Tax revenue from short-term rentals and hotel stays on the Vineyard reached an all-time high last year, and the first quarter of 2024 is already off to a sizzling start.

In the 2023 fiscal year, the six Island towns collected $8.8 million in rooms tax, the highest since the legislature passed a local-option short-term rental tax in 2018, according to data from the state Department of Revenue. The first quarter of the 2024 fiscal year, which covers July, August and September of this year, brought in $4.3 million – the most of any single quarter.

A total of 3,840 properties are now registered as short-term rentals on the Island, up by more than 500 from a year ago. That doesn’t mean bookings are at an all-time high, however. At the start of the season, rental agents reported through-the-roof demand during the heart of the pandemic had come back down to earth

Edgartown routinely takes in the most rooms tax revenue. — Jeanna Shepard

Though demand is still above pre-pandemic levels, several people in the vacation rental industry said the volume of bookings is similar to or slightly lower than past peaks; tax revenues continue to rise because of the rising cost of a vacation on the Vineyard. 

“I really think it’s not that we have that many more homes that are being rented, but the prices of the homes have escalated,” said Joan Talmadge, the co-owner of, which manages rentals on the Cape and Islands. 

The company’s Vineyard bookings were slightly down from the height of the pandemic, when people flocked to the Island and home rentals jumped by about 25 per cent between 2019 and 2020. 

But prices continue to climb. After years of annual increases in the 3 to 4 per cent range, 2020 saw rents rise 5 per cent, Ms. Talmadge said. They jumped by 12 per cent in 2021, 7 per cent in 2022 and 13.3 per cent in 2023. 

Across the company’s Vineyard listings, the average price of a rental is 66 per cent higher now than in 2019, she said. 

Wendy Harman, the managing director at Point B Realty, said the number of vacation home rentals in this fiscal year are on par with last year’s, but the dollar value is tracking at nearly 10 per cent higher. 

Anne Mayhew, the owner of Sandpiper Rentals, which manages about 600 properties on the Island, echoed Ms. Talmadge, saying demand is falling back towards pre-pandemic trends, but the tax revenue continues to rise as rental rates increase.

“Our rental tax isn’t showing a downturn because the pricing is up,” she said.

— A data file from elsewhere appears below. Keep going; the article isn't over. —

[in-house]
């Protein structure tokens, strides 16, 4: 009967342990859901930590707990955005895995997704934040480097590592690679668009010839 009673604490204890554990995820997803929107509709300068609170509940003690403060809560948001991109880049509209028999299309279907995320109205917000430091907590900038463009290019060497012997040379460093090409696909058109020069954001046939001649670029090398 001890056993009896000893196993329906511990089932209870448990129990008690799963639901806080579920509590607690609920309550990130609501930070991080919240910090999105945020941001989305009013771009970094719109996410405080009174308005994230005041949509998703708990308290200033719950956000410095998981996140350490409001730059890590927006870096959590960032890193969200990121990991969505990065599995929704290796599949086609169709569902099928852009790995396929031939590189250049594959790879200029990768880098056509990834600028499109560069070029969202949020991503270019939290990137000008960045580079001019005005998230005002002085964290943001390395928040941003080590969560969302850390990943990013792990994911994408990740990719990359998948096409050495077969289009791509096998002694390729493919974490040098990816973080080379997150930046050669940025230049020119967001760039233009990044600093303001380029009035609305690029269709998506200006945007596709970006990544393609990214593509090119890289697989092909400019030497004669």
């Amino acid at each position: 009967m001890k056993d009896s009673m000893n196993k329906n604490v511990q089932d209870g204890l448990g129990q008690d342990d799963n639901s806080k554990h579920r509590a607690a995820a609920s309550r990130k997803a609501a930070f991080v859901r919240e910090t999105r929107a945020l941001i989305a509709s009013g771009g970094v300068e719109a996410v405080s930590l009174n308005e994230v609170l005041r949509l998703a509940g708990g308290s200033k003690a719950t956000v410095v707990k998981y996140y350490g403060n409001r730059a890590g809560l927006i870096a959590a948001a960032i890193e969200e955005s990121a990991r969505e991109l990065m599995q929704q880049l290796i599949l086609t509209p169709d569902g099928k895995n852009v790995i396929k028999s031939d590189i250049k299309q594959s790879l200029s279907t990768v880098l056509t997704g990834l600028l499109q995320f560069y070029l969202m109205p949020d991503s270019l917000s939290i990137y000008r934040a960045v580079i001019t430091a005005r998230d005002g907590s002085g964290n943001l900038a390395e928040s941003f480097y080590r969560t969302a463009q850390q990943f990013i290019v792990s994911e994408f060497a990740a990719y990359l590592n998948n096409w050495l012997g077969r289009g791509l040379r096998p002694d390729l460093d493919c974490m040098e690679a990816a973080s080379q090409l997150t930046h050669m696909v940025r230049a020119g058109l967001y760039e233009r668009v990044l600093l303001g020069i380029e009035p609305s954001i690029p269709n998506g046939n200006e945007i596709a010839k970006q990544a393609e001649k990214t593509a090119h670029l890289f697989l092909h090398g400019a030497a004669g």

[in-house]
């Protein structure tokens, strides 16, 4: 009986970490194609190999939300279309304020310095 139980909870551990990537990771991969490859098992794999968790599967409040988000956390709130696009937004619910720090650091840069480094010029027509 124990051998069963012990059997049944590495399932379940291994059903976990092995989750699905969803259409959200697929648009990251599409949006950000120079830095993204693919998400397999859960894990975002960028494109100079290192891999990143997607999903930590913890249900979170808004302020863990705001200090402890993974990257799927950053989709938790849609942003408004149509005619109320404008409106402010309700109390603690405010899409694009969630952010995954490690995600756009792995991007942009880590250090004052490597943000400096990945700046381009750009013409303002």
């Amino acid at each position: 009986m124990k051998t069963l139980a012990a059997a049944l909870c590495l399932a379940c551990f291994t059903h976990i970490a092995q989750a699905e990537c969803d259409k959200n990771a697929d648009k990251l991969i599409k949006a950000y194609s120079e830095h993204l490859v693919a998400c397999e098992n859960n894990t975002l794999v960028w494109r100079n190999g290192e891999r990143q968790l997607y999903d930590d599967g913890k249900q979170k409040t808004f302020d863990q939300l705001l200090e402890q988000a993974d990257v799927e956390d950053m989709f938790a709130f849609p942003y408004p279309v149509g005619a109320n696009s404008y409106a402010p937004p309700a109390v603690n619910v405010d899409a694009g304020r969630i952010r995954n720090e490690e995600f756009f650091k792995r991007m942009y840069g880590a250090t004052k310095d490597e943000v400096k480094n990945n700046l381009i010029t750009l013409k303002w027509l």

Graph by Jane Seagrave

Vacation rental managers interviewed by the Gazette pointed to a shift in the market toward higher-end rental properties.

“We continue to see higher demand from renters who are looking for an overall hotel-like experience,” said Ms. Harman at Point B. 

Homes with new, upscale furnishings and extra amenities such as pools and firepits draw higher demand and higher rates, she said. But having high prices can also prove detrimental. 

“On the pricing front, we are also seeing owners who are pricing their homes above what the market will bear for overall location, aesthetic and features – and where just one unbooked week will reverse any gains the owners may have anticipated getting by setting their rates too high,” Ms. Harman said. 

The number of short-term rentals on the Island has also risen this year, with the Island now hosting about 3,800 rentals registered with the state, an increase of 1,288 since March 2022. 

Properties that are rented for less than 30 days must register with the state and are subject to the rooms tax, which formerly applied only to hotels and motels. Short-term rentals such as AirBNBs and VRBOs, were included in the tax starting in 2019, allowing towns to tax them up to 6 per cent. 

While much of the increase in room tax revenue is attributable to short-term rentals, the state Department of Revenue could not immediately provide a breakdown between short-term rentals and other lodging. 

Edgartown does, however, have the figures differentiated. Of the $1.7 million it collected in the first quarter of this fiscal year, $1.1 million came from short-term rentals. With 1,300 short-term rentals, Edgartown routinely takes in the largest amount of rooms tax on the Island.

Graph by Jane Seagrave

The rise in revenue comes as some towns consider more rules on rentals. West Tisbury is currently looking at a draft rental bylaw that could put stay limits on properties. 

Chilmark is also considering raising its rooms tax to the upper limit of 6 per cent.

As bookings come in for next year, both Ms. Talmadge and Ms. Mayhew said things are looking strong, but the high bookings of the pandemic years likely won’t return. There were times then where if a booking was canceled, it could be refilled within hours. 

“That was unsustainable,” Ms. Talmadge said. “We’re not going to see that again.” 

Patty Leland, the owner of Martha’s Vineyard Vacation Rentals, has seen a surge in early bookings, with some people scheduling their stays more than a year in advance. Demand during the shoulder season seems to have quieted compared to 2020 through 2022, she said. 

A major indicator for the coming season occurs when the Steamship Authority opens vehicle reservations, rental managers said.

“If you’re not getting much activity at this point for next season, you might want to change your rates,” Ms. Mayhew said.